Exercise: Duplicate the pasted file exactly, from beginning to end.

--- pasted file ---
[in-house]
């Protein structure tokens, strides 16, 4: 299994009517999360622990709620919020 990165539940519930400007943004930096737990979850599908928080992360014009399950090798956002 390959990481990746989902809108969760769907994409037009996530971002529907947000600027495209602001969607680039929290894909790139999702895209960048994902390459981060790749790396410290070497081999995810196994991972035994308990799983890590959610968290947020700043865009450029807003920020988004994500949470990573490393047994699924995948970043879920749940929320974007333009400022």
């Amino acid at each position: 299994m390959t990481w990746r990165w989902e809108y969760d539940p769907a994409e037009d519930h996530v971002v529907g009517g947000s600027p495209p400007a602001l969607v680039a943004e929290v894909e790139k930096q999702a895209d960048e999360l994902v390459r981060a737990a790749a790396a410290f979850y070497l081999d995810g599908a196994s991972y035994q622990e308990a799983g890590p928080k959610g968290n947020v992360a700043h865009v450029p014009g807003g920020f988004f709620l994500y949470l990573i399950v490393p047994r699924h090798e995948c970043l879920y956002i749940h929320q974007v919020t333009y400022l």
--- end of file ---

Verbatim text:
[in-house]
């Protein structure tokens, strides 16, 4: 299994009517999360622990709620919020 990165539940519930400007943004930096737990979850599908928080992360014009399950090798956002 390959990481990746989902809108969760769907994409037009996530971002529907947000600027495209602001969607680039929290894909790139999702895209960048994902390459981060790749790396410290070497081999995810196994991972035994308990799983890590959610968290947020700043865009450029807003920020988004994500949470990573490393047994699924995948970043879920749940929320974007333009400022």
């Amino acid at each position: 299994m390959t990481w990746r990165w989902e809108y969760d539940p769907a994409e037009d519930h996530v971002v529907g009517g947000s600027p495209p400007a602001l969607v680039a943004e929290v894909e790139k930096q999702a895209d960048e999360l994902v390459r981060a737990a790749a790396a410290f979850y070497l081999d995810g599908a196994s991972y035994q622990e308990a799983g890590p928080k959610g968290n947020v992360a700043h865009v450029p014009g807003g920020f988004f709620l994500y949470l990573i399950v490393p047994r699924h090798e995948c970043l879920y956002i749940h929320q974007v919020t333009y400022l």